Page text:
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View Full Version : The mystery of the Windermere Triangle has now been solved



Sticks
2010-Mar-03, 08:47 AM
Reported on the BBC Website (http://news.bbc.co.uk/1/hi/england/cumbria/8545104.stm)


A mystery which has been baffling motorists in a Lake District town for months has been solved.

Electronic car key fobs have failed to work around Crescent Road in Windermere, resulting in the area being dubbed the "Windermere Triangle".

Motorists have been unable to get in or out of their cars and security vans have been left stranded.

The culprit has now been revealed as the hand-held wireless devices used to take orders at a nearby bistro.

The system at Lazy Daisy's Lakeland Kitchen used the same radio frequency as many of the car key fobs.


Now I seem to recall that there is a place in New York which is like that, could that be the reason rather than the Empire State Building? :whistle:

Ivan Viehoff
2010-Mar-03, 10:49 AM
You mean that car companies designed cars that wouldn't work if the battery went flat in the key fob, or with e.m. interference? I thought that was what the key-shaped bit was for.

novaderrik
2010-Mar-03, 02:22 PM
there are new cars that you cannot even get into if the battery goes dead- ask any 97 and newer Corvette owner about that.
that just seems like a stupid design to me- things like door locks and latches should be mechanical first, with electronic "backup" for things like keyless entry and what not.
it's almost as stupid as the keyless ignition setups that require you to stay calm and hold the "start/stop" button down for 3-5 seconds as your car is hurtling out of control and the shifter won't allow you to throw it in neutral, as is the case with a certain make of cars with a name that starts with the words "Toy"..

rommel543
2010-Mar-03, 02:50 PM
Back when I worked in retail, I had a woman come into the store in tears. She had gotten out to her car and couldn't get in because the remote entry wouldn't work. As I was replacing the battery in it for her I asked her why the key wouldn't work. She got this blank look on her face and didn't say anything again until she paid for the new battery. She more than likely didn't even try to use her key and left all her groceries beside her car.

korjik
2010-Mar-03, 05:15 PM
there are new cars that you cannot even get into if the battery goes dead- ask any 97 and newer Corvette owner about that.
that just seems like a stupid design to me- things like door locks and latches should be mechanical first, with electronic "backup" for things like keyless entry and what not.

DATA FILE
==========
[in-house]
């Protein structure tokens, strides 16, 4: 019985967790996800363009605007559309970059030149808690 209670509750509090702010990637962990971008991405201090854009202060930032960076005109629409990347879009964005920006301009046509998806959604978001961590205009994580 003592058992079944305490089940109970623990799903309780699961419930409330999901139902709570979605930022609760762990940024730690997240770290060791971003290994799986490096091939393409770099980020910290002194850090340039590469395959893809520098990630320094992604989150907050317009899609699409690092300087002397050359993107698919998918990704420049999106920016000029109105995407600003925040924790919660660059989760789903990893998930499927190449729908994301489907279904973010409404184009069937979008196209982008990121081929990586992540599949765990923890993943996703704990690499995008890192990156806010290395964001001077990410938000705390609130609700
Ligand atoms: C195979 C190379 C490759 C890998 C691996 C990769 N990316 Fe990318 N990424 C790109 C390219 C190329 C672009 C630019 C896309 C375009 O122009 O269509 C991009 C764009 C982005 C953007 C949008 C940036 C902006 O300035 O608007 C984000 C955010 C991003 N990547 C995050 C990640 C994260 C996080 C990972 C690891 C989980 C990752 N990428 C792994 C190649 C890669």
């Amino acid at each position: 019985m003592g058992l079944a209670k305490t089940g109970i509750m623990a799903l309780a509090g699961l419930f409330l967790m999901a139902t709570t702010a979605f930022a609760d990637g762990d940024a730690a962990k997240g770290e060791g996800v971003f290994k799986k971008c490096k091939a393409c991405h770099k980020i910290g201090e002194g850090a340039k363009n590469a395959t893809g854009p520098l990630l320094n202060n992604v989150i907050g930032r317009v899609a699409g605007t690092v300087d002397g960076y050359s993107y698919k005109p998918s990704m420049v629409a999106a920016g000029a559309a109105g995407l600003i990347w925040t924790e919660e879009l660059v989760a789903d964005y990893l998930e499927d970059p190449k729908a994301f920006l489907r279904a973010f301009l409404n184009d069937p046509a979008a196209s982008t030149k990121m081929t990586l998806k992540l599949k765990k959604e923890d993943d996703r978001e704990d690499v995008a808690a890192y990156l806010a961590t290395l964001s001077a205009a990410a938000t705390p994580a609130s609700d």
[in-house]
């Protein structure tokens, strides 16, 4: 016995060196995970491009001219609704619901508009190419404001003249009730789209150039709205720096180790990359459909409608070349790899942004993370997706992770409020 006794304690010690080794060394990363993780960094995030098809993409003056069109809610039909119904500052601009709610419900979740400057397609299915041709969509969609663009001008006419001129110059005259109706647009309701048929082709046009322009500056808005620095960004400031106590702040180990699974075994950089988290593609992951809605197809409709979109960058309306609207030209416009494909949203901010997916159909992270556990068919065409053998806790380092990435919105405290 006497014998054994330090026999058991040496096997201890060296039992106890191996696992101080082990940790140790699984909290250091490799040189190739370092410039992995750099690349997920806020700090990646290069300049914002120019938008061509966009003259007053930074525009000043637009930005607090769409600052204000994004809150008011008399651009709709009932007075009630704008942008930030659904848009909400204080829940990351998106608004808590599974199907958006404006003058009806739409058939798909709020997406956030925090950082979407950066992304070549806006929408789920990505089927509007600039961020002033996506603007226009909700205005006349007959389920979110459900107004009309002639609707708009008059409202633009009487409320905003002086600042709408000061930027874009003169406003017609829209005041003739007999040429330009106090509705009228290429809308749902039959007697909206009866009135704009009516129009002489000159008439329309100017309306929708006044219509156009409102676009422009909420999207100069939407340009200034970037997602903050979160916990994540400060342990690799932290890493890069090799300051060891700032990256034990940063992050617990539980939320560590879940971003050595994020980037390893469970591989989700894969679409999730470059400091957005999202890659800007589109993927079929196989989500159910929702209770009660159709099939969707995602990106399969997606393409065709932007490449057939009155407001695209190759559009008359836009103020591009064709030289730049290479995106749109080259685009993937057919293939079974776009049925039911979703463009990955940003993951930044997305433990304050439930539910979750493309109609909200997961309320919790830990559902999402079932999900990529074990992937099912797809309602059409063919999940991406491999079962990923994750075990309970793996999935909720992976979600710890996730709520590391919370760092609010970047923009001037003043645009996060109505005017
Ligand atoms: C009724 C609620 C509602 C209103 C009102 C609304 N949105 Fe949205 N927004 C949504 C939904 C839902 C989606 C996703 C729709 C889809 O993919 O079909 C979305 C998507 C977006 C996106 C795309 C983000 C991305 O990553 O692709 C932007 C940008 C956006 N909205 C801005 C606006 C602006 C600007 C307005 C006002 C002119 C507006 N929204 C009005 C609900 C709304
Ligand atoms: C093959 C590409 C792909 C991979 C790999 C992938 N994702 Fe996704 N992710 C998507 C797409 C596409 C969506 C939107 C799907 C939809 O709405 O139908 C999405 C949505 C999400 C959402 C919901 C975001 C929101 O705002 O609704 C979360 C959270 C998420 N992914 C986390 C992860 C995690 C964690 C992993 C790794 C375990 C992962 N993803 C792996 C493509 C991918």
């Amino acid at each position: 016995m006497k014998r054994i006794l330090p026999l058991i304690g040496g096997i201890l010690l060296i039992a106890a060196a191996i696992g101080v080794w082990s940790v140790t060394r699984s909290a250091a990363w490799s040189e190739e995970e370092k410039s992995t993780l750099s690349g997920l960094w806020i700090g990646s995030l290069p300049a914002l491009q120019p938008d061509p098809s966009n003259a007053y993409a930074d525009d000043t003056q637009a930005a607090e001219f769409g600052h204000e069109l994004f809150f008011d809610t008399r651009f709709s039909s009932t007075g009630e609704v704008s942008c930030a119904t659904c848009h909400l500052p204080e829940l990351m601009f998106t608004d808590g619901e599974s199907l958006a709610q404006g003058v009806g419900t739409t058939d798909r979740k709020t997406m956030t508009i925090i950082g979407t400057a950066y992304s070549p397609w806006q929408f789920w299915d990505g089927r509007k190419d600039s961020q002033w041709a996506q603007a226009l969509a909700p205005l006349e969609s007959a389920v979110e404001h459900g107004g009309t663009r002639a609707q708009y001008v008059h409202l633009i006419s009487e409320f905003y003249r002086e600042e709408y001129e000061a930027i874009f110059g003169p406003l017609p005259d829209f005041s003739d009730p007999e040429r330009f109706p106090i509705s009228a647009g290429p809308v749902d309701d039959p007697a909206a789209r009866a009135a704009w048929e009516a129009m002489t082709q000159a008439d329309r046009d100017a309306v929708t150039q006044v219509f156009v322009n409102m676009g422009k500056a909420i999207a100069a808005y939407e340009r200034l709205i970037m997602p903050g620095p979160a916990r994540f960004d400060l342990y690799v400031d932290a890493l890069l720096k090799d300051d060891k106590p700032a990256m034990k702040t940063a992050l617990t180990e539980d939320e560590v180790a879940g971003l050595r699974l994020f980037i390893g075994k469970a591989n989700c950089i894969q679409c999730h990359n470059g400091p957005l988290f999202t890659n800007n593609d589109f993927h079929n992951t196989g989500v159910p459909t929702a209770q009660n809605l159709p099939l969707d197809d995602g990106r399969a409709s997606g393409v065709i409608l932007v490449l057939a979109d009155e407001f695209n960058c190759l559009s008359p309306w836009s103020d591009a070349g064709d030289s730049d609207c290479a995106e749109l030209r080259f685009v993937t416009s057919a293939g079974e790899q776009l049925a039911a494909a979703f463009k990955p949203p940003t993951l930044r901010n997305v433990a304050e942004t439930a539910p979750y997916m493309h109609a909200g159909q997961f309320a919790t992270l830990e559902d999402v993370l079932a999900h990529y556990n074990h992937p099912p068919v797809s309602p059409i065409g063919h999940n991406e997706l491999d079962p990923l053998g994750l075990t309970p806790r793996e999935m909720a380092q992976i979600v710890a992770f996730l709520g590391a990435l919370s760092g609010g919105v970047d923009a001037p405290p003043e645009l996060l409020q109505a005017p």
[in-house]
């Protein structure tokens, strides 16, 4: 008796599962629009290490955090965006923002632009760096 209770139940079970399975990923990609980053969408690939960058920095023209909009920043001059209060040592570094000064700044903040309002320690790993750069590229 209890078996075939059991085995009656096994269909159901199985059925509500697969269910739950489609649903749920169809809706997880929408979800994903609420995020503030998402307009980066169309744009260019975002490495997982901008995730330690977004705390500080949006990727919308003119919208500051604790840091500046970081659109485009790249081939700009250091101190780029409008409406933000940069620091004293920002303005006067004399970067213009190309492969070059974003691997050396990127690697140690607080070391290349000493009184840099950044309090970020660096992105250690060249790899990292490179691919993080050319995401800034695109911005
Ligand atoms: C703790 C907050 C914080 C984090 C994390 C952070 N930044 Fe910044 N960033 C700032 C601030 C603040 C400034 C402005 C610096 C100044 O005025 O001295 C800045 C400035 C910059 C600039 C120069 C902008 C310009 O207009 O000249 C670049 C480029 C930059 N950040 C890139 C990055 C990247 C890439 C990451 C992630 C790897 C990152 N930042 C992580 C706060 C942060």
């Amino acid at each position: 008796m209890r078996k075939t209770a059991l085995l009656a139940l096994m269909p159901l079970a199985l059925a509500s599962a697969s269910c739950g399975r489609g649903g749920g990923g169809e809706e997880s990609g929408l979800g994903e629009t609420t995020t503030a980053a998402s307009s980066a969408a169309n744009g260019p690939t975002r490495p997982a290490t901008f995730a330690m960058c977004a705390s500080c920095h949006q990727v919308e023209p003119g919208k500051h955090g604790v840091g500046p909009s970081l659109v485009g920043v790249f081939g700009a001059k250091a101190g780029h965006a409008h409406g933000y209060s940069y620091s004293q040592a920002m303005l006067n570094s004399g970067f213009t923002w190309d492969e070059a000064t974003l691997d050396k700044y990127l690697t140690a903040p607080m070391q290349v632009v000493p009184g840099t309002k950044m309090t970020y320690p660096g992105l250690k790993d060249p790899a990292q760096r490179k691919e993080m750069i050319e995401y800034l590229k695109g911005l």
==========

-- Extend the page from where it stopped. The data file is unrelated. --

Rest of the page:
it's almost as stupid as the keyless ignition setups that require you to stay calm and hold the "start/stop" button down for 3-5 seconds as your car is hurtling out of control and the shifter won't allow you to throw it in neutral, as is the case with a certain make of cars with a name that starts with the words "Toy"..

I have always been a bit suspect of computer control systems. I want the car to go as well as I can drive, not as well as the guy who programmed the computer can program.

HenrikOlsen
2010-Mar-03, 05:55 PM
Even if he's better at programming that you are at driving?

korjik
2010-Mar-04, 08:23 PM
Even if he's better at programming that you are at driving?

Actually, yeah. If he screws up, I die. If I screw up, I die. I would prefer option two.

That situation is a bit exaggerated, but it gives my opinion. I would rather my crash be my fault, not the cars.

rommel543
2010-Mar-04, 09:51 PM
Well if it's a Microsoft programmer when you turn left and have your right turn signal on the car will shut down and you'll have to have your engine re-installed.

slang
2010-Mar-04, 11:38 PM
Well if it's a Microsoft programmer when you turn left and have your right turn signal on the car will shut down and you'll have to have your engine re-installed.

Just make sure you don't carry any rodents, or unexpected things might happen (http://www.cromwell-intl.com/unix/pictures/mouse_movement_error.jpg)..

jokergirl
2010-Mar-05, 08:58 AM
I have always been a bit suspect of computer control systems. I want the car to go as well as I can drive, not as well as the guy who programmed the computer can program.

Then you need to buy a pretty old car for that.

All new cars go as well as the ECS lets them. I have worked quite extensively in that area :)
It is kind of rewarding when you start up a new car with a blank ECU and it sounds like a tractor; one flash of the system later it starts sounding like a modern car. I get a warm fuzzy feeling from it.

;)

mugaliens
2010-Mar-08, 11:57 AM
Even if he's better at programming that you are at driving?

Yes. I think they've worked most of the issues out of ABS, but I recall an earlier system I had on a new 1991 vehicle was horrible on wet ice - I did a much better job if I simply never pressed hard enough to the point where the ABS kicked in. My 2005 vehicle doesn't have an issue.

As for the other issues, I don't think he's better at programming than I am at driving.

At least not yet..